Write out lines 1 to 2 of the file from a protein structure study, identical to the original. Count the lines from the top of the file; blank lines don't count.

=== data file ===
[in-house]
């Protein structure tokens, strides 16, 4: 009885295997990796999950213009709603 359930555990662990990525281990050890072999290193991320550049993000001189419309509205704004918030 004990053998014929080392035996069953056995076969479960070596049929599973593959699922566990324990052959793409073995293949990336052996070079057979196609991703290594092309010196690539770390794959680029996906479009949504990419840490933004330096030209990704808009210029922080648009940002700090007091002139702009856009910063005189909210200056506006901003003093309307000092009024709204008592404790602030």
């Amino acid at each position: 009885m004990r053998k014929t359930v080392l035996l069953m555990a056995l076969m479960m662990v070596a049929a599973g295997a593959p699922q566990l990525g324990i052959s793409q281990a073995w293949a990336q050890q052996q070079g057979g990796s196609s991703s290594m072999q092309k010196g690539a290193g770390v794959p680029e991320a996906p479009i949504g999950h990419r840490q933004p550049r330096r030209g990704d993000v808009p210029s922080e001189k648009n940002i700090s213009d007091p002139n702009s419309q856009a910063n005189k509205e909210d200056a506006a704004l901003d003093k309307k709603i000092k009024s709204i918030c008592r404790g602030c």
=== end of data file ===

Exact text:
[in-house]
């Protein structure tokens, strides 16, 4: 009885295997990796999950213009709603 359930555990662990990525281990050890072999290193991320550049993000001189419309509205704004918030 004990053998014929080392035996069953056995076969479960070596049929599973593959699922566990324990052959793409073995293949990336052996070079057979196609991703290594092309010196690539770390794959680029996906479009949504990419840490933004330096030209990704808009210029922080648009940002700090007091002139702009856009910063005189909210200056506006901003003093309307000092009024709204008592404790602030």